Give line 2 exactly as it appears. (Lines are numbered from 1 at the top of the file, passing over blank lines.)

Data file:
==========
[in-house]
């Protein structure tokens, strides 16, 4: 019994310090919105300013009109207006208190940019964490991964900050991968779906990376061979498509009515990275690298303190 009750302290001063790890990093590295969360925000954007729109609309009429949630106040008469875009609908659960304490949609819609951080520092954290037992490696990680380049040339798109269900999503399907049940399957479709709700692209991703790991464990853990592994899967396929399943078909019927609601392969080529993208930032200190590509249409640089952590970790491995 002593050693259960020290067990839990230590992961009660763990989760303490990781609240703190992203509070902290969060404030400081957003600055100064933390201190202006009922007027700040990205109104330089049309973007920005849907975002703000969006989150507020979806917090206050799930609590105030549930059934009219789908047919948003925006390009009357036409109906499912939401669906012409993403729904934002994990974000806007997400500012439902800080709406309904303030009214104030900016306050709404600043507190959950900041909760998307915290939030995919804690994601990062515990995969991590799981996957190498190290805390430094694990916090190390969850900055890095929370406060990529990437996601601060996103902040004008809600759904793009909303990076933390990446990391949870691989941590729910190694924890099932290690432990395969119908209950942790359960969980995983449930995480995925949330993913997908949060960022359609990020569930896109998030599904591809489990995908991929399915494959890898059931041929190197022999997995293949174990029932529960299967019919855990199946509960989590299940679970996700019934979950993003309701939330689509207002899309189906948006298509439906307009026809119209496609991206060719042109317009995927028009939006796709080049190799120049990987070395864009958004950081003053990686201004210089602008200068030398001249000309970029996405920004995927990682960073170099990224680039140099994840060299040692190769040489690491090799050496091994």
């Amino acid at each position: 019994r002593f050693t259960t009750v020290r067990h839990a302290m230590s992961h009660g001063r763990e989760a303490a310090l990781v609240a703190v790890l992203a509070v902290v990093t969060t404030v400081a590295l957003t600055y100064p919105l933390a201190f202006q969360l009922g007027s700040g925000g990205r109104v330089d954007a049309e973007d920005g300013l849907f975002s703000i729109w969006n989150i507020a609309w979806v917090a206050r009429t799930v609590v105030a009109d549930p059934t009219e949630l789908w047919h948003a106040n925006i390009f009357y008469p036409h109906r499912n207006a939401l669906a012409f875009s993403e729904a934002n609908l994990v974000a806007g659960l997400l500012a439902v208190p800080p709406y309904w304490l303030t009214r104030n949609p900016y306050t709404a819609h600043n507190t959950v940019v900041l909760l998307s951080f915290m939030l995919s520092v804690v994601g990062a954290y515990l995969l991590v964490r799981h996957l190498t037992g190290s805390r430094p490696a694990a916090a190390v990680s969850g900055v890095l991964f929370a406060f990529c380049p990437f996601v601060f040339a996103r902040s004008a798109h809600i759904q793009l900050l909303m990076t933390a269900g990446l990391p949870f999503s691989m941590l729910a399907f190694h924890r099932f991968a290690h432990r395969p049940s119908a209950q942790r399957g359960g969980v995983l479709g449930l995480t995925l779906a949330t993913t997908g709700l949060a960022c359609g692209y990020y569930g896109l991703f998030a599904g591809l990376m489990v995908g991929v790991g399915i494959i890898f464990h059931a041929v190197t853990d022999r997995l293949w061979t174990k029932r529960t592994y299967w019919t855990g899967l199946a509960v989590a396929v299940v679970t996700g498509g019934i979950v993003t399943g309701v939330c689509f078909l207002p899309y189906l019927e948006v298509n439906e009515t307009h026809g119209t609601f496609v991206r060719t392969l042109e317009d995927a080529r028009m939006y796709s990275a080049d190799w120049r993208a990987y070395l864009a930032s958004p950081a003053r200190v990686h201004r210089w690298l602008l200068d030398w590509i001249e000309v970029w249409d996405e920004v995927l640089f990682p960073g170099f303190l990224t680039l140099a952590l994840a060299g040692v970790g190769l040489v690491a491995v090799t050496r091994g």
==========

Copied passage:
């Protein structure tokens, strides 16, 4: 019994310090919105300013009109207006208190940019964490991964900050991968779906990376061979498509009515990275690298303190 009750302290001063790890990093590295969360925000954007729109609309009429949630106040008469875009609908659960304490949609819609951080520092954290037992490696990680380049040339798109269900999503399907049940399957479709709700692209991703790991464990853990592994899967396929399943078909019927609601392969080529993208930032200190590509249409640089952590970790491995 002593050693259960020290067990839990230590992961009660763990989760303490990781609240703190992203509070902290969060404030400081957003600055100064933390201190202006009922007027700040990205109104330089049309973007920005849907975002703000969006989150507020979806917090206050799930609590105030549930059934009219789908047919948003925006390009009357036409109906499912939401669906012409993403729904934002994990974000806007997400500012439902800080709406309904303030009214104030900016306050709404600043507190959950900041909760998307915290939030995919804690994601990062515990995969991590799981996957190498190290805390430094694990916090190390969850900055890095929370406060990529990437996601601060996103902040004008809600759904793009909303990076933390990446990391949870691989941590729910190694924890099932290690432990395969119908209950942790359960969980995983449930995480995925949330993913997908949060960022359609990020569930896109998030599904591809489990995908991929399915494959890898059931041929190197022999997995293949174990029932529960299967019919855990199946509960989590299940679970996700019934979950993003309701939330689509207002899309189906948006298509439906307009026809119209496609991206060719042109317009995927028009939006796709080049190799120049990987070395864009958004950081003053990686201004210089602008200068030398001249000309970029996405920004995927990682960073170099990224680039140099994840060299040692190769040489690491090799050496091994």